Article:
I have been in the MRI machine sales business for quite some time; discussing their attributes, comparing and contrasting them, and poring over spec sheets, but I had never interacted with one as a patient until recently. I took a serious spill off my bicycle and needed to be checked for head and neck injuries. The experience left me with a new appreciation for some of the options MRI manufacturers have developed. Specifically: closed, open, and wide MRI bores.Keep reading for a breakdown of the pros and cons of these MRI styles.
The first try in my case was the hardest. I never considered myself claustrophobic until I met a closed MRI bore personally. To be completely honest, I couldn’t convince my body to allow the techs to put me in the cylinder for an 80-minute study.
The typical closed-bore MRI has a magnetic strength of 1.0T through 3.0T with a bore diameter of 60 cm. However, the clarity of studies on closed systems is usually much stronger. This means that if you are claustrophobic like me and the study you need requires the high clarity of a closed bore, you either have to figure out how to conquer your fears, take a sedative and hope it works, or have yourself anesthetized (a much bigger process compared to the time of the study).
For many years, doctors have had the opportunity to choose open MRI. Depending upon the study (and the doctor requesting it) this may or may not be an option. Typically, an open MRI will have two flat magnets positioned over-and-under with a large space between them for the patient to lay in. This configuration keeps the space open on two sides and alleviates much of the claustrophobia many patients experience.
Among these systems are generally .2T and .3T magnets with a few systems as high as .7 or even 1.0T. The clarity in this magnetic range is not as great as closed-bore MRI, but for sites frequently performing the right studies, an open MRI can be the perfect balance of imaging need, capital cost, and patient comfort.
Most closed-bore MRI systems have a 60 cm bore. There has been a push among manufacturers to continue bringing high image clarity while widening the bore for patients that either cannot fit in a 60 cm opening or cannot convince themselves to be placed in that opening. Several manufacturers have responded by introducing “wide-bore” systems into this higher-field magnet category. While these systems don’t create a wider field of view, they do create a more comfortable atmosphere for the patient.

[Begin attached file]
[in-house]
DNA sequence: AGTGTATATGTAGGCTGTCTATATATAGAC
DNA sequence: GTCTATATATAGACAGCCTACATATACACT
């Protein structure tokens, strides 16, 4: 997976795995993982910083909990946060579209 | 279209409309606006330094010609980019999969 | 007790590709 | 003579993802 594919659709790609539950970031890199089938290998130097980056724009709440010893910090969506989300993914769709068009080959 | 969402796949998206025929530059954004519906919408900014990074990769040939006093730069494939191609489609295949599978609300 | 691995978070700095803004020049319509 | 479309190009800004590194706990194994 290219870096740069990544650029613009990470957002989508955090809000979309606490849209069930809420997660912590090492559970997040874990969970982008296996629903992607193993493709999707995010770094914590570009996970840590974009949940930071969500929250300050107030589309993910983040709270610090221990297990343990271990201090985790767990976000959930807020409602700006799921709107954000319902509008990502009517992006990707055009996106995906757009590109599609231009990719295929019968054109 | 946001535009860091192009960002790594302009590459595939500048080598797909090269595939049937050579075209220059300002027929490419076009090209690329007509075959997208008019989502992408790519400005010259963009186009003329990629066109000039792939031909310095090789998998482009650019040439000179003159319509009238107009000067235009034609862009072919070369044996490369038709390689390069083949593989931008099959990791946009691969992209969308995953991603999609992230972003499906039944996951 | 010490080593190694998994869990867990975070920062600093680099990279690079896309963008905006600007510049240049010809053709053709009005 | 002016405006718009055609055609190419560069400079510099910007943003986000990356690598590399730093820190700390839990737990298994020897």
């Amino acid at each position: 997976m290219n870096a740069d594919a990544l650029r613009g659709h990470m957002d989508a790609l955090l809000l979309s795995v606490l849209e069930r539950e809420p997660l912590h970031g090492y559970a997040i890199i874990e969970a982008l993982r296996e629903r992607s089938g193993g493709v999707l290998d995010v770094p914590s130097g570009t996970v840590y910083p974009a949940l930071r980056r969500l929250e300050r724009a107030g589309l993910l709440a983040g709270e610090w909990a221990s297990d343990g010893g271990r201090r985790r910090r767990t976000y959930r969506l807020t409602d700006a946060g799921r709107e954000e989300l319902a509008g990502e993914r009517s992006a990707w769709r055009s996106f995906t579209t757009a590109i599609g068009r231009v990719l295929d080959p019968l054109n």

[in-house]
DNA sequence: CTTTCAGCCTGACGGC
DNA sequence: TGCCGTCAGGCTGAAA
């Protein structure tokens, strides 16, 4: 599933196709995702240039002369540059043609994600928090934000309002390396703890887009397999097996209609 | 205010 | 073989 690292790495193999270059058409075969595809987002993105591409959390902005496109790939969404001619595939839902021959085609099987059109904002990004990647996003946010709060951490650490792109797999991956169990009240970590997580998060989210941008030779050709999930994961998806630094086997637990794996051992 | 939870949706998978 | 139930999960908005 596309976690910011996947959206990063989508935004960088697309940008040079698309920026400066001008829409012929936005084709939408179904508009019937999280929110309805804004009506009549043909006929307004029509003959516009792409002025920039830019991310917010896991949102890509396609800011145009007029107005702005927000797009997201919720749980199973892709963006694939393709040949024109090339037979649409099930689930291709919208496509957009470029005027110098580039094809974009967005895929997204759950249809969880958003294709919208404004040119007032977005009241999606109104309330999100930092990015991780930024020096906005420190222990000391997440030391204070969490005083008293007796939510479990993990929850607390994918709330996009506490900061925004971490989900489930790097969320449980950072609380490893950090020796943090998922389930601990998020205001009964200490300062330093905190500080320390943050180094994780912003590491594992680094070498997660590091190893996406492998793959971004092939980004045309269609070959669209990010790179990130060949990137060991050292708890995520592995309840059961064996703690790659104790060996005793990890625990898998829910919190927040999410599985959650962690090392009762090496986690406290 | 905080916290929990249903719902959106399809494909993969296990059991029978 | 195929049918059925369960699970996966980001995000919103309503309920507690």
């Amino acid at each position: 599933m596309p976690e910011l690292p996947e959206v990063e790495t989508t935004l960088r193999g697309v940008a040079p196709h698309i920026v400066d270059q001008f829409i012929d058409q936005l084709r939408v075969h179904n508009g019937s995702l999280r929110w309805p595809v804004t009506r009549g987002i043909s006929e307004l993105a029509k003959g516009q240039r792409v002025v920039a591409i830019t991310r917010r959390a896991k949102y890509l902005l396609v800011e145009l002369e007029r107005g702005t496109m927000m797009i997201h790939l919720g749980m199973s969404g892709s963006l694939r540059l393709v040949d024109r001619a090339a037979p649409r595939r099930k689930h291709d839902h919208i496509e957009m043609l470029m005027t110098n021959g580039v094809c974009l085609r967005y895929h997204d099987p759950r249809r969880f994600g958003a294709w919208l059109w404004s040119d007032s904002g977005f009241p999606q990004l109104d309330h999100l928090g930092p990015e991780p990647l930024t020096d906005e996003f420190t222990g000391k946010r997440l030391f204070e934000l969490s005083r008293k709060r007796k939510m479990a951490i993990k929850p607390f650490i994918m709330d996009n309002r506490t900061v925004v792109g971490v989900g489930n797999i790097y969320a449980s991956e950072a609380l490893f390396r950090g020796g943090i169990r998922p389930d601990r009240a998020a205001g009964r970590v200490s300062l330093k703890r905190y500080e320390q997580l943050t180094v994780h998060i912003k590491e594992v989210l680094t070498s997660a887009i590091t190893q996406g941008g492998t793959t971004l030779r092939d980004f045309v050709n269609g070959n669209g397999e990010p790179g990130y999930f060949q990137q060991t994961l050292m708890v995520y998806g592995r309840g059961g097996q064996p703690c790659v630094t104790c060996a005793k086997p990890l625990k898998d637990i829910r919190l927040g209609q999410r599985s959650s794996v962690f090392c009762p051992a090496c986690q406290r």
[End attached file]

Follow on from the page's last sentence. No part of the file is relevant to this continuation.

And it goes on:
I know this first-hand. My second shot at an MRI scan was in what the hospital called a “Wide Open” MRI. This system, a GE MR 450W, had a 70 cm Bore. While the difference was only 10 cm (about 4 inches), with a little help from valium and some of my favorite music, it was enough to get me through my scan.
Depending on your budget and the nature of the studies you perform most often, you have options when searching for your next MRI solution- options that can help you accommodate larger patients and reduce the effects of claustrophobia for patients that are uncomfortable with tight spaces.
If your clinic or hospital is in search of MRI equipment, parts, or service support, we can help with all of it for any of the MRI bore/magnet types mentioned above. Tell us what your project is and we'll help you get the information you need to make it successful.
Closed MRI vs. Open MRI vs. Wide-Bore MRI
Written by Jeremy Block
Jeremy Block is the Senior Vice President of Dealer Solutions at Block Imaging. Between building imaging equipment deals all over the world and raising six kids in Michigan, he’s no stranger to problem solving when obstacles arise. Wherever you may be, Jeremy’s goal is to make your buying or selling experience as easy as possible.